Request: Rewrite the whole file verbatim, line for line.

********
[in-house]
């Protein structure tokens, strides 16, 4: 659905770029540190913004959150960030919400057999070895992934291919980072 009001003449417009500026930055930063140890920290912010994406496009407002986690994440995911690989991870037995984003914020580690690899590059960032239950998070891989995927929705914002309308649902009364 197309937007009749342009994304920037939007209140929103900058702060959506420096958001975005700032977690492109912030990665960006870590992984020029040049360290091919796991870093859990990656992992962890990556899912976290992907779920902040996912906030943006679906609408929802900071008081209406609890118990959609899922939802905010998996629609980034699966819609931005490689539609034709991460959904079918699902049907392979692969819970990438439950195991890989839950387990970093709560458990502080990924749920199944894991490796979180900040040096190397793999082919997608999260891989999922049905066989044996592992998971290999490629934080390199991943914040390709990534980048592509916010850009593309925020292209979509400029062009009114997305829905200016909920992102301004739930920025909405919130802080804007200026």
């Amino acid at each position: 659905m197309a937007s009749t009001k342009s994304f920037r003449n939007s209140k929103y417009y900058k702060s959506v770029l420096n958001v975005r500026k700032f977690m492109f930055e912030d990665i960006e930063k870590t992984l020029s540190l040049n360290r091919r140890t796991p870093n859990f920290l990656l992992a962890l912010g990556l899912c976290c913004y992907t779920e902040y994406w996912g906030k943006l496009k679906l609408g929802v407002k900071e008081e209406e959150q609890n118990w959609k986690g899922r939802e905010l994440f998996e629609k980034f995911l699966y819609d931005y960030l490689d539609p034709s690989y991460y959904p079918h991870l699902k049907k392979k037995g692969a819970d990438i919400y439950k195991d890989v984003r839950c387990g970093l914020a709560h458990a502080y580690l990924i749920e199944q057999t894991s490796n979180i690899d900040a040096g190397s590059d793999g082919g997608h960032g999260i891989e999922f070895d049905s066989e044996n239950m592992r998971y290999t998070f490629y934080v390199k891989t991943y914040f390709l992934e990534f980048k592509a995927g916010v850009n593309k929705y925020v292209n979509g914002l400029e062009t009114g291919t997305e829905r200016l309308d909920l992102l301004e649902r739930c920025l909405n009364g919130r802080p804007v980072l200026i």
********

[in-house]
């Protein structure tokens, strides 16, 4: 659905770029540190913004959150960030919400057999070895992934291919980072 009001003449417009500026930055930063140890920290912010994406496009407002986690994440995911690989991870037995984003914020580690690899590059960032239950998070891989995927929705914002309308649902009364 197309937007009749342009994304920037939007209140929103900058702060959506420096958001975005700032977690492109912030990665960006870590992984020029040049360290091919796991870093859990990656992992962890990556899912976290992907779920902040996912906030943006679906609408929802900071008081209406609890118990959609899922939802905010998996629609980034699966819609931005490689539609034709991460959904079918699902049907392979692969819970990438439950195991890989839950387990970093709560458990502080990924749920199944894991490796979180900040040096190397793999082919997608999260891989999922049905066989044996592992998971290999490629934080390199991943914040390709990534980048592509916010850009593309925020292209979509400029062009009114997305829905200016909920992102301004739930920025909405919130802080804007200026």
């Amino acid at each position: 659905m197309a937007s009749t009001k342009s994304f920037r003449n939007s209140k929103y417009y900058k702060s959506v770029l420096n958001v975005r500026k700032f977690m492109f930055e912030d990665i960006e930063k870590t992984l020029s540190l040049n360290r091919r140890t796991p870093n859990f920290l990656l992992a962890l912010g990556l899912c976290c913004y992907t779920e902040y994406w996912g906030k943006l496009k679906l609408g929802v407002k900071e008081e209406e959150q609890n118990w959609k986690g899922r939802e905010l994440f998996e629609k980034f995911l699966y819609d931005y960030l490689d539609p034709s690989y991460y959904p079918h991870l699902k049907k392979k037995g692969a819970d990438i919400y439950k195991d890989v984003r839950c387990g970093l914020a709560h458990a502080y580690l990924i749920e199944q057999t894991s490796n979180i690899d900040a040096g190397s590059d793999g082919g997608h960032g999260i891989e999922f070895d049905s066989e044996n239950m592992r998971y290999t998070f490629y934080v390199k891989t991943y914040f390709l992934e990534f980048k592509a995927g916010v850009n593309k929705y925020v292209n979509g914002l400029e062009t009114g291919t997305e829905r200016l309308d909920l992102l301004e649902r739930c920025l909405n009364g919130r802080p804007v980072l200026i």